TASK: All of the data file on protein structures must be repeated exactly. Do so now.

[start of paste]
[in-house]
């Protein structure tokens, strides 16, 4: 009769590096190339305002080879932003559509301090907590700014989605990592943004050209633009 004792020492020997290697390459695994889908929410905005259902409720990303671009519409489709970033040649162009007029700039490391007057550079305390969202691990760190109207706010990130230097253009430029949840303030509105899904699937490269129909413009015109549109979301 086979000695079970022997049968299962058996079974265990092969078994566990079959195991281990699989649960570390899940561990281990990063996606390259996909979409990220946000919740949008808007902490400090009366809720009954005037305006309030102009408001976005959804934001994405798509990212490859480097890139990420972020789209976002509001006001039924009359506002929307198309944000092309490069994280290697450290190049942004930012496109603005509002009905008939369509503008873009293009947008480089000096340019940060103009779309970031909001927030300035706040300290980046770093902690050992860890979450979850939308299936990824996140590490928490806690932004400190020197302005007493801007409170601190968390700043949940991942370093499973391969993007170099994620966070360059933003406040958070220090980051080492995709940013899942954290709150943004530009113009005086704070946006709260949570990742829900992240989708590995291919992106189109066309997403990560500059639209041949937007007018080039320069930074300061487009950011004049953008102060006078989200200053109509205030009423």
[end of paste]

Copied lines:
[in-house]
């Protein structure tokens, strides 16, 4: 009769590096190339305002080879932003559509301090907590700014989605990592943004050209633009 004792020492020997290697390459695994889908929410905005259902409720990303671009519409489709970033040649162009007029700039490391007057550079305390969202691990760190109207706010990130230097253009430029949840303030509105899904699937490269129909413009015109549109979301 086979000695079970022997049968299962058996079974265990092969078994566990079959195991281990699989649960570390899940561990281990990063996606390259996909979409990220946000919740949008808007902490400090009366809720009954005037305006309030102009408001976005959804934001994405798509990212490859480097890139990420972020789209976002509001006001039924009359506002929307198309944000092309490069994280290697450290190049942004930012496109603005509002009905008939369509503008873009293009947008480089000096340019940060103009779309970031909001927030300035706040300290980046770093902690050992860890979450979850939308299936990824996140590490928490806690932004400190020197302005007493801007409170601190968390700043949940991942370093499973391969993007170099994620966070360059933003406040958070220090980051080492995709940013899942954290709150943004530009113009005086704070946006709260949570990742829900992240989708590995291919992106189109066309997403990560500059639209041949937007007018080039320069930074300061487009950011004049953008102060006078989200200053109509205030009423």